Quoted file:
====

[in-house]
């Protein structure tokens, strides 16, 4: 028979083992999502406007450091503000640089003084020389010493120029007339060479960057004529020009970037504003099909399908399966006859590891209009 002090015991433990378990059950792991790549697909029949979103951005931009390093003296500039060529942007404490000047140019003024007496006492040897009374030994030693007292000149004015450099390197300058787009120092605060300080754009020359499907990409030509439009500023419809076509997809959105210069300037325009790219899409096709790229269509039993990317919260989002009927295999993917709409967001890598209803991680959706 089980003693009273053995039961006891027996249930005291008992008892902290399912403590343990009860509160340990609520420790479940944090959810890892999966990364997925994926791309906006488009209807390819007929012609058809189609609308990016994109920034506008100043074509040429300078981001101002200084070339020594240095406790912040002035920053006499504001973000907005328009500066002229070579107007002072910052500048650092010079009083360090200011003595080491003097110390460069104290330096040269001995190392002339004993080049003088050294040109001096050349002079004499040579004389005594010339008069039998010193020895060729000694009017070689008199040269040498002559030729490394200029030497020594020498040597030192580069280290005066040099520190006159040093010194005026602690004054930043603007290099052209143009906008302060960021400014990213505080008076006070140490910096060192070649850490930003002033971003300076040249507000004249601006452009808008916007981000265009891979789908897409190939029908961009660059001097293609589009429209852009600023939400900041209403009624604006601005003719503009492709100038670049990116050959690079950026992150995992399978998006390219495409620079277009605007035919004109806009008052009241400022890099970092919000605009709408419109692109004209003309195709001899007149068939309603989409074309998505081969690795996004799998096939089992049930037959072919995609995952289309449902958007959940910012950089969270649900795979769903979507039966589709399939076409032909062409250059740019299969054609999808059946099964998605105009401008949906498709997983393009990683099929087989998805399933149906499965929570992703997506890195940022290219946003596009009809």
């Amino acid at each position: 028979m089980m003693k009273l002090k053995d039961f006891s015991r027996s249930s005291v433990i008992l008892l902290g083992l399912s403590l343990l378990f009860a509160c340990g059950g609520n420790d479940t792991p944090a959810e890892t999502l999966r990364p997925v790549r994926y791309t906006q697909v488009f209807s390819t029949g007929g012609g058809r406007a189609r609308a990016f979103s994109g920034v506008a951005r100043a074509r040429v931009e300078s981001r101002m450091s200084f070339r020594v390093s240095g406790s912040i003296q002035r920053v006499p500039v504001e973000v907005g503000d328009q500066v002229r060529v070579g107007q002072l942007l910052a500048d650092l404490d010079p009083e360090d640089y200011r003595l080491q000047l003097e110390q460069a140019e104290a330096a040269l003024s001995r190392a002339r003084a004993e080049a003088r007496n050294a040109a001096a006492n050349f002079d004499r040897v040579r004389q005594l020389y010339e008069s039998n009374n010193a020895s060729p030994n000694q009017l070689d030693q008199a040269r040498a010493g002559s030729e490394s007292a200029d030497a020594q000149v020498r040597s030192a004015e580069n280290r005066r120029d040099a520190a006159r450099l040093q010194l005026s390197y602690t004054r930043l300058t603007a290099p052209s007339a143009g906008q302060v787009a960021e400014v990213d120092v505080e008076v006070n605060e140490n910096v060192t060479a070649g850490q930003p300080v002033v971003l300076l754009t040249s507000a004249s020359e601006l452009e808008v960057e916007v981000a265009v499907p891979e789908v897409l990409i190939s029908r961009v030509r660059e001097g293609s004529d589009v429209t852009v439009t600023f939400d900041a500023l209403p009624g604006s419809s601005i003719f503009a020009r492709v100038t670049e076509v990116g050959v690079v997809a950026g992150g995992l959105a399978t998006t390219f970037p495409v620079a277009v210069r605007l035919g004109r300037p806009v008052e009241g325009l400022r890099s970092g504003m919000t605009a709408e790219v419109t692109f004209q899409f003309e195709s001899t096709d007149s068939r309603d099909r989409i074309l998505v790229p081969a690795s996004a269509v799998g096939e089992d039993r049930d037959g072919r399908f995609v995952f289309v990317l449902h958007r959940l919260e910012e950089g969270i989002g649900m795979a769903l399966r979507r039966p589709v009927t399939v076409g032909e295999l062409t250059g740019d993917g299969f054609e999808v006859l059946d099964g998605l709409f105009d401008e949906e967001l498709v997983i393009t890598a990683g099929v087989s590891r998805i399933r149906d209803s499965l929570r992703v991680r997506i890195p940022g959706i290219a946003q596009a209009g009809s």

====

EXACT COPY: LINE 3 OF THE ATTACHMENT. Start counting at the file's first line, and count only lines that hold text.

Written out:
């Amino acid at each position: 028979m089980m003693k009273l002090k053995d039961f006891s015991r027996s249930s005291v433990i008992l008892l902290g083992l399912s403590l343990l378990f009860a509160c340990g059950g609520n420790d479940t792991p944090a959810e890892t999502l999966r990364p997925v790549r994926y791309t906006q697909v488009f209807s390819t029949g007929g012609g058809r406007a189609r609308a990016f979103s994109g920034v506008a951005r100043a074509r040429v931009e300078s981001r101002m450091s200084f070339r020594v390093s240095g406790s912040i003296q002035r920053v006499p500039v504001e973000v907005g503000d328009q500066v002229r060529v070579g107007q002072l942007l910052a500048d650092l404490d010079p009083e360090d640089y200011r003595l080491q000047l003097e110390q460069a140019e104290a330096a040269l003024s001995r190392a002339r003084a004993e080049a003088r007496n050294a040109a001096a006492n050349f002079d004499r040897v040579r004389q005594l020389y010339e008069s039998n009374n010193a020895s060729p030994n000694q009017l070689d030693q008199a040269r040498a010493g002559s030729e490394s007292a200029d030497a020594q000149v020498r040597s030192a004015e580069n280290r005066r120029d040099a520190a006159r450099l040093q010194l005026s390197y602690t004054r930043l300058t603007a290099p052209s007339a143009g906008q302060v787009a960021e400014v990213d120092v505080e008076v006070n605060e140490n910096v060192t060479a070649g850490q930003p300080v002033v971003l300076l754009t040249s507000a004249s020359e601006l452009e808008v960057e916007v981000a265009v499907p891979e789908v897409l990409i190939s029908r961009v030509r660059e001097g293609s004529d589009v429209t852009v439009t600023f939400d900041a500023l209403p009624g604006s419809s601005i003719f503009a020009r492709v100038t670049e076509v990116g050959v690079v997809a950026g992150g995992l959105a399978t998006t390219f970037p495409v620079a277009v210069r605007l035919g004109r300037p806009v008052e009241g325009l400022r890099s970092g504003m919000t605009a709408e790219v419109t692109f004209q899409f003309e195709s001899t096709d007149s068939r309603d099909r989409i074309l998505v790229p081969a690795s996004a269509v799998g096939e089992d039993r049930d037959g072919r399908f995609v995952f289309v990317l449902h958007r959940l919260e910012e950089g969270i989002g649900m795979a769903l399966r979507r039966p589709v009927t399939v076409g032909e295999l062409t250059g740019d993917g299969f054609e999808v006859l059946d099964g998605l709409f105009d401008e949906e967001l498709v997983i393009t890598a990683g099929v087989s590891r998805i399933r149906d209803s499965l929570r992703v991680r997506i890195p940022g959706i290219a946003q596009a209009g009809s």